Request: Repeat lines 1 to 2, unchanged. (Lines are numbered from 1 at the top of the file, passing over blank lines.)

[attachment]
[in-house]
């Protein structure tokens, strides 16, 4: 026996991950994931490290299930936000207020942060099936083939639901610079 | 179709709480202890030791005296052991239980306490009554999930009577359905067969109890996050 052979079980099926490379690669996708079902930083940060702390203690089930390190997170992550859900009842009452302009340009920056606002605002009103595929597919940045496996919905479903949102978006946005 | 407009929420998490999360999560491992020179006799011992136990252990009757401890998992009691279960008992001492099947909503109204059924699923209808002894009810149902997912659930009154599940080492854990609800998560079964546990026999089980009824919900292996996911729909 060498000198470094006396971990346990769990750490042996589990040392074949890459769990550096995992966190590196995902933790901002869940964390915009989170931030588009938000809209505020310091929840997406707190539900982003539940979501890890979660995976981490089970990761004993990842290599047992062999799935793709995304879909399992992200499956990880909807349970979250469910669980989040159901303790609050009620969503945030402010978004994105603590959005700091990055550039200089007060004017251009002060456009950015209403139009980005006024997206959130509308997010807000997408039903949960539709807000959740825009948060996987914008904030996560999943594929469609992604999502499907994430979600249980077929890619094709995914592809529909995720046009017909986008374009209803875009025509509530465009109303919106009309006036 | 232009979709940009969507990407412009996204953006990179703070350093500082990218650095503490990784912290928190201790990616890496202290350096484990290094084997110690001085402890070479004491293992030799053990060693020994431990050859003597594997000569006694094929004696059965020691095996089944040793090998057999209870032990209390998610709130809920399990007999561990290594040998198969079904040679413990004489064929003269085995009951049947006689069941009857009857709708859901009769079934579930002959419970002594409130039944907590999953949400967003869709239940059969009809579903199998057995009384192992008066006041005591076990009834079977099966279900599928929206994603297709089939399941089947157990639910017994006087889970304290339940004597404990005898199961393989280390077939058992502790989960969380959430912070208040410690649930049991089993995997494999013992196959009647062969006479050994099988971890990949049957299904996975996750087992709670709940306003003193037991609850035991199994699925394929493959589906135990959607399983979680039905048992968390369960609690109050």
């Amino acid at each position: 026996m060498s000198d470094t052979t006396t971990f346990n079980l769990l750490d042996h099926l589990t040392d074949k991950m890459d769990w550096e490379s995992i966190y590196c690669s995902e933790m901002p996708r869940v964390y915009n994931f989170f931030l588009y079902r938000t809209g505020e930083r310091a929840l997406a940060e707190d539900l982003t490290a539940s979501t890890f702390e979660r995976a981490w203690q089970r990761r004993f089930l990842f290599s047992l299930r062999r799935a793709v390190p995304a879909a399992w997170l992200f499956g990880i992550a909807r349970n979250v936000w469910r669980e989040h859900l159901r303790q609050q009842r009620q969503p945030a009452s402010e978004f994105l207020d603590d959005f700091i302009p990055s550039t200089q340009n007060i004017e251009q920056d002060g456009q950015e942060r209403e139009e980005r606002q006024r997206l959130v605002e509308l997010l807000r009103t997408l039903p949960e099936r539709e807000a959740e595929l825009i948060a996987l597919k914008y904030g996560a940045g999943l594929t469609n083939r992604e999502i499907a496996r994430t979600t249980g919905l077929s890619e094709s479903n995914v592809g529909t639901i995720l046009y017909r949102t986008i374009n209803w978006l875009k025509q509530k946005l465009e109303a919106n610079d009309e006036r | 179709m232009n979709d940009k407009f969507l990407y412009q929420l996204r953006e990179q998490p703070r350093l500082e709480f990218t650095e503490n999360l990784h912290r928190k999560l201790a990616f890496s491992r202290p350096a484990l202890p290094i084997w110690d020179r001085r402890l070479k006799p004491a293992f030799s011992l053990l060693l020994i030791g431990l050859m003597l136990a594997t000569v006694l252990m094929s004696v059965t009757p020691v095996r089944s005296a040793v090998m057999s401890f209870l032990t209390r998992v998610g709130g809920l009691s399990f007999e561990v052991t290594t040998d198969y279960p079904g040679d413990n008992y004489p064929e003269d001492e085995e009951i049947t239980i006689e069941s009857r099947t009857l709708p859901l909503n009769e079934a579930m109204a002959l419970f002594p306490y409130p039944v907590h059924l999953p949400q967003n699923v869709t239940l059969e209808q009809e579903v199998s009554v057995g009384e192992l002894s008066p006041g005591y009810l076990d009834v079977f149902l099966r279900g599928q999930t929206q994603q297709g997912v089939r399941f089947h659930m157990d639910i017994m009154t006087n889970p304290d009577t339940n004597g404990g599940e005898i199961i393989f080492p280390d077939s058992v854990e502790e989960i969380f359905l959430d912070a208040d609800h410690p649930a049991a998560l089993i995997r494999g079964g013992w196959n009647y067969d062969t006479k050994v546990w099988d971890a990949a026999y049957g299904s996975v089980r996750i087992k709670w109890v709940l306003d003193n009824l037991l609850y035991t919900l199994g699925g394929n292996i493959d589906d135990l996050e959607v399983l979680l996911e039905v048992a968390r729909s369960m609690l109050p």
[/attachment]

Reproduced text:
[in-house]
């Protein structure tokens, strides 16, 4: 026996991950994931490290299930936000207020942060099936083939639901610079 | 179709709480202890030791005296052991239980306490009554999930009577359905067969109890996050 052979079980099926490379690669996708079902930083940060702390203690089930390190997170992550859900009842009452302009340009920056606002605002009103595929597919940045496996919905479903949102978006946005 | 407009929420998490999360999560491992020179006799011992136990252990009757401890998992009691279960008992001492099947909503109204059924699923209808002894009810149902997912659930009154599940080492854990609800998560079964546990026999089980009824919900292996996911729909 060498000198470094006396971990346990769990750490042996589990040392074949890459769990550096995992966190590196995902933790901002869940964390915009989170931030588009938000809209505020310091929840997406707190539900982003539940979501890890979660995976981490089970990761004993990842290599047992062999799935793709995304879909399992992200499956990880909807349970979250469910669980989040159901303790609050009620969503945030402010978004994105603590959005700091990055550039200089007060004017251009002060456009950015209403139009980005006024997206959130509308997010807000997408039903949960539709807000959740825009948060996987914008904030996560999943594929469609992604999502499907994430979600249980077929890619094709995914592809529909995720046009017909986008374009209803875009025509509530465009109303919106009309006036 | 232009979709940009969507990407412009996204953006990179703070350093500082990218650095503490990784912290928190201790990616890496202290350096484990290094084997110690001085402890070479004491293992030799053990060693020994431990050859003597594997000569006694094929004696059965020691095996089944040793090998057999209870032990209390998610709130809920399990007999561990290594040998198969079904040679413990004489064929003269085995009951049947006689069941009857009857709708859901009769079934579930002959419970002594409130039944907590999953949400967003869709239940059969009809579903199998057995009384192992008066006041005591076990009834079977099966279900599928929206994603297709089939399941089947157990639910017994006087889970304290339940004597404990005898199961393989280390077939058992502790989960969380959430912070208040410690649930049991089993995997494999013992196959009647062969006479050994099988971890990949049957299904996975996750087992709670709940306003003193037991609850035991199994699925394929493959589906135990959607399983979680039905048992968390369960609690109050």